Jeff is a former pro cyclist who now runs and climbs the mountains of Colorado. He has been top 5 Masters, top 25 overall, at the Pike's Peak Marathon several times, finishing 3d Masters this year. Jeff loves vertical accumulating more than 500,000 vertical feet per year, has climbed all the 14's and 200 of the 13's and has held FKT on several.  He often runs and climbs at night. Passionate about the sport but also the gear he has reviewed hundred of shoes for various magazines and sites and participated in product testing for many brands.  Formerly a bike mechanic he has recently worked in Satellite Imagery. He has twin 6 year old daughters who keep him ever busier yet.

The Akyra was provided at no charge. The opinions herein are entirely the author's.
Photo Credit: Jeff Valliere

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Jeff Valliere said...


Unknown said...

When you say the Akyra fits a wider range of feet than the ultra raptor, how does it do so? I have a really wide toe box and have had good luck with the raptors so am wondering how it compares

Jeff Valliere said...

Hi Mauri, the Akyra seems to have a slightly wider toe box and a bit more vertical room in the toe box as well, but without any compromise in foothold/performance.

Unknown said...

Awesome, I appreciate the response!!

Unknown said...

Thanks for share and nice blog

Unknown said...

nice blog

Unknown said...

These look great for winter running! Nice "spikes" :) But, when it comes to hiking during the winter, I like my ankles secured better so I more lean to hiking boots. Here's an article talking about some of the best hiking boots I can think of. You can check it out here:

Anonymous said...

Thanks for the review. I used the Wildcat for few years, but surprisingly enough this year they were too small...and I believe my foot hasnt changed! anyhow, i have no arch, iperpronator, and the Wildcat model could be used with no other insole. I would use it mainly for hiking and mountain walking when no-winter time. What would be the closer to Wildcat, Akira or Ultraraptor? what offers the best support for no-arch foot, Akira or Ultraraptor? what breathes better? thanks in advance

Jeff Valliere said...

The Akyra is a different shoe than the Wildcat and Ultra Raptor (which seem more similar), it is on the heavy side as a trail runner, but great if primarily hiking. As far as the arch goes, they seem similar with an average arch. Have you considered custom insoles, or even superfeet?

Unknown said...

After this review and my earlier comment I bought the akyra a few months back as a replacement hiking shoe for worn out wildcats. My impressions are below, take them for what you will: I have a wide foot but have had very good luck with la sportiva despite their reputation as runnin narrow. I ended up returning the Akyra after putting around 100 miles on them both running and hiking under load. The shoe was great, except it didn't not fit my foot. The upper is lower volume than the wildcat and therefore less sloppy, but less forgiving when your feet swell after long days. Compare the insoles they are exactly the shape of the wildcat, however the upper is softer where it connects to the sole so my foot spilled over a little causing me to blister (I never blister). I really wanted to like the shoe. However I have returned to the wildcat as my hiker and bushido as my runner. All of that said I would recommend the shoe as long as you don't have my "square feet"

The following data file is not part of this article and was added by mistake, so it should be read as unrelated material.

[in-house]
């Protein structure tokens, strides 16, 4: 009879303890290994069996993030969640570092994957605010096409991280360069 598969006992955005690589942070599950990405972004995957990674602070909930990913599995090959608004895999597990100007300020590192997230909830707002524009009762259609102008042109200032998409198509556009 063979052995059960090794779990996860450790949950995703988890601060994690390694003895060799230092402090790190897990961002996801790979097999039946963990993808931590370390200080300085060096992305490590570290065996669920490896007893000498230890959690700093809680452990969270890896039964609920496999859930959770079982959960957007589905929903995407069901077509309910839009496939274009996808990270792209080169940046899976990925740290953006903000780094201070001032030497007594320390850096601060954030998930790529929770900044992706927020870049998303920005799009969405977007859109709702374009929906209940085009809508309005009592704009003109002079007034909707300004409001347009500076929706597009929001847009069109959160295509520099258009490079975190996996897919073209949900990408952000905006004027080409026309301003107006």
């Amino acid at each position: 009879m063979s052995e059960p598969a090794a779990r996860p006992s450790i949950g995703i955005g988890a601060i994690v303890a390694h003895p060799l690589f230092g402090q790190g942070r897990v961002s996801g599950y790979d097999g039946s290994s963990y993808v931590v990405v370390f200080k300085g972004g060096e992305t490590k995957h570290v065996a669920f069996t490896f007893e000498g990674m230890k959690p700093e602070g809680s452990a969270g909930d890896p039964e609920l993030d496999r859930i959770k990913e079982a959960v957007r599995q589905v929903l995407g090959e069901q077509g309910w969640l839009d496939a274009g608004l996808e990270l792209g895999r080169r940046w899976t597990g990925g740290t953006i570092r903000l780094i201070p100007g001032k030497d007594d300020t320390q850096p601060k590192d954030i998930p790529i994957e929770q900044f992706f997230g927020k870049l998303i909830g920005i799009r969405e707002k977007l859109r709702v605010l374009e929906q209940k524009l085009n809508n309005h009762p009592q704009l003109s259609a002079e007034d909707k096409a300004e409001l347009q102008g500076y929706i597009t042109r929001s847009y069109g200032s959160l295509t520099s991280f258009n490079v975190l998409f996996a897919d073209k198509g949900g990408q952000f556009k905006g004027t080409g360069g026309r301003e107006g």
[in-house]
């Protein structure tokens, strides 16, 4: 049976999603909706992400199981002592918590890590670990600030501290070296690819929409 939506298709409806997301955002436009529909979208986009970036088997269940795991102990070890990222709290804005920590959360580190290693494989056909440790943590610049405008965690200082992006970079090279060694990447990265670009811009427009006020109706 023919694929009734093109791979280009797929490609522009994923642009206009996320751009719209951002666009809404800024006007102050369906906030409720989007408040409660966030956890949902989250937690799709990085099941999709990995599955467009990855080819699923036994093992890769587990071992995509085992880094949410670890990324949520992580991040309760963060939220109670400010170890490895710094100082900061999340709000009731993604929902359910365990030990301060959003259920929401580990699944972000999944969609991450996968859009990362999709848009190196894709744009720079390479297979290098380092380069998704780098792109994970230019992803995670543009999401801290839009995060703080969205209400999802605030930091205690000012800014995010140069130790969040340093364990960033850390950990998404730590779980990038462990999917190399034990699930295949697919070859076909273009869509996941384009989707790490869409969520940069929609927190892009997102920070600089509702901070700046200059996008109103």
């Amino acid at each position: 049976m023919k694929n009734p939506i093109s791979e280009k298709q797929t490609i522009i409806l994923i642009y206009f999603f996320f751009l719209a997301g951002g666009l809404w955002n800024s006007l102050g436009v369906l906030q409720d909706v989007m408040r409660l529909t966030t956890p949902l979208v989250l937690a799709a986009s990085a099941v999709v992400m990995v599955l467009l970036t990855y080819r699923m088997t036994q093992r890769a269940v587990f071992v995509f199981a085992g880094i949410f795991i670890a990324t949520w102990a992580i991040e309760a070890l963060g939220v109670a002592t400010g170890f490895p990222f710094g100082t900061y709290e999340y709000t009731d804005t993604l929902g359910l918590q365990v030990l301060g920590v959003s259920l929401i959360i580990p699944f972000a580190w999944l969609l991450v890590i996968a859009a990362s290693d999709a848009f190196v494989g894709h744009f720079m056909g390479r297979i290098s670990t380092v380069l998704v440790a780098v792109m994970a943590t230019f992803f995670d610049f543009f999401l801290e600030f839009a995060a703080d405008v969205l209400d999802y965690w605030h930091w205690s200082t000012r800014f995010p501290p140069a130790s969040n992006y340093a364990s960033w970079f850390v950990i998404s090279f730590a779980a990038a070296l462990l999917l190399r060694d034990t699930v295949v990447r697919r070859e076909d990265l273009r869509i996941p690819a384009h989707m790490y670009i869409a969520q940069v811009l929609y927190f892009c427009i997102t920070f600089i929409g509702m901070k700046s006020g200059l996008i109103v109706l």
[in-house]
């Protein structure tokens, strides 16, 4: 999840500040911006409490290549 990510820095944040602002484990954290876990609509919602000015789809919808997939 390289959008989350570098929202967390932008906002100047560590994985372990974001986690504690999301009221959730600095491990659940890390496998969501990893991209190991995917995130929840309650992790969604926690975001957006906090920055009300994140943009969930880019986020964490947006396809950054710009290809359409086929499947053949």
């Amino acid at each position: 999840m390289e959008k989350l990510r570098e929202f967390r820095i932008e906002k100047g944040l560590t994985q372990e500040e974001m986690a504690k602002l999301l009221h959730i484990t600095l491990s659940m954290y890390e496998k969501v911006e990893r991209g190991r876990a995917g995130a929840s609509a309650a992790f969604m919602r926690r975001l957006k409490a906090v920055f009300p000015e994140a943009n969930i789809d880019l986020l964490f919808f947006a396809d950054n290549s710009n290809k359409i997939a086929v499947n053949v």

Unknown said...


Anonymous said...

Great review - thanks! Just wondering about sizing. Generally La Sportiva (e.g. Ultra Raptor) runs a bit smaller length-wise than my regular running shoes (Brooks Adrenaline) and hiking shoes (Merrell Moab Ventilator). Does this run true for the Akyra? Should I size-up accordingly? What size did you select (EU) compared to your US size in other brands? Thanks again.

Jeff Valliere said...

I find that the Akyra runs true to size and not quite as snug as other Sportiva models, but it depends on your foot, preference and sock choice. I always suggest trying them on first, or if ordering online, buy from a reputable dealer with a good return/exchange policy just in case. Good luck!

Boris Groendahl said...

I've been running with the Akyra for 8 months and have little to add to your review, except for one maintenance issue: My laces broke down recently; the outer material tore and exposed the filling. Those fibers without the outer protection aren't very resilient and it takes just one or two runs until the laces become totally unusable. The problem is that La Sportiva doesn't offer replacement laces at all, and that other laces don't fit the loop eyelets as perfectly and are much less convenient to fasten. I found that a bit disappointing. If anybody has tips where to get similar laces, I'm very grateful! Chrs Boris

Anonymous said...

Thanks. I have had the the ultra raptors for a year and find it amazing, just a bit narrow in the toe box. I will definitely give the Akyra a try.

bigskyrunner said...

Thanks so much for the review!

I've been using the Akasha for several years now (8-10 pairs worth) and sadly appears it's been discontinued. Most of my use is hiking/fast packing in the mountains, which makes the Akyra sound pretty good.

My biggest concern is fitment, the Akasha was the one shoe La Sportiva made that had a roomy enough toe box, compared side by side, how does the toe box compare camper to the Akasha?

Thanks in advance

Jeff Valliere said...

The Akyra is just slightly more roomy in the forefoot. The Akasha is not particularly roomy, just more roomy for a La Sportiva shoe, though there is enough stretch to the upper to not feel confining.

bigskyrunner said...

^ well that is good news indeed! thanks much- looks like I found a replacement :)

katechapman said...

Thank you for all the information in this blog.

Now that the Akyra is no longer made (so sad, I am on my 3rd pair in 4yrs), what would be the most compariable in both fit and stiffness? The Ultra Raptor sounds the most similar, but with a different tread? The Wildcat seems lighter (and maybe less durable).?